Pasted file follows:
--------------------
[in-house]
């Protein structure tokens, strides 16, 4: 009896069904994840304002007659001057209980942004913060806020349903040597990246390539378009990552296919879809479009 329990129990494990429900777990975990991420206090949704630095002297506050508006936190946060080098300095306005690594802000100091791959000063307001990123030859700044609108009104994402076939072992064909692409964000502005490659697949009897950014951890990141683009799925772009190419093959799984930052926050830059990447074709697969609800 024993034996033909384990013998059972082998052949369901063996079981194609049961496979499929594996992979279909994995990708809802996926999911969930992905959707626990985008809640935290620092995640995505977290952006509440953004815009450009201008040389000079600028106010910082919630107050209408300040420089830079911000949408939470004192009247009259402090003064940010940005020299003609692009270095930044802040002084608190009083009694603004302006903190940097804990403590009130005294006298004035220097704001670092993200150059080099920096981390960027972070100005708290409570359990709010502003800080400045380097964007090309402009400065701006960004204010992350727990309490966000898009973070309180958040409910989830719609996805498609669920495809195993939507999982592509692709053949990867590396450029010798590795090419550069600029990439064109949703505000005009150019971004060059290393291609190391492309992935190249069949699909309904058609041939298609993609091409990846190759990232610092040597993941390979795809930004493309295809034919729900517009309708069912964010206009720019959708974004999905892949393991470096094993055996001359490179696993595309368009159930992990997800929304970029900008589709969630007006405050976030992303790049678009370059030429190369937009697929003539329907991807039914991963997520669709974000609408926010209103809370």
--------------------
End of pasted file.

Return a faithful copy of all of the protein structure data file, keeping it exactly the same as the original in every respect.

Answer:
[in-house]
């Protein structure tokens, strides 16, 4: 009896069904994840304002007659001057209980942004913060806020349903040597990246390539378009990552296919879809479009 329990129990494990429900777990975990991420206090949704630095002297506050508006936190946060080098300095306005690594802000100091791959000063307001990123030859700044609108009104994402076939072992064909692409964000502005490659697949009897950014951890990141683009799925772009190419093959799984930052926050830059990447074709697969609800 024993034996033909384990013998059972082998052949369901063996079981194609049961496979499929594996992979279909994995990708809802996926999911969930992905959707626990985008809640935290620092995640995505977290952006509440953004815009450009201008040389000079600028106010910082919630107050209408300040420089830079911000949408939470004192009247009259402090003064940010940005020299003609692009270095930044802040002084608190009083009694603004302006903190940097804990403590009130005294006298004035220097704001670092993200150059080099920096981390960027972070100005708290409570359990709010502003800080400045380097964007090309402009400065701006960004204010992350727990309490966000898009973070309180958040409910989830719609996805498609669920495809195993939507999982592509692709053949990867590396450029010798590795090419550069600029990439064109949703505000005009150019971004060059290393291609190391492309992935190249069949699909309904058609041939298609993609091409990846190759990232610092040597993941390979795809930004493309295809034919729900517009309708069912964010206009720019959708974004999905892949393991470096094993055996001359490179696993595309368009159930992990997800929304970029900008589709969630007006405050976030992303790049678009370059030429190369937009697929003539329907991807039914991963997520669709974000609408926010209103809370």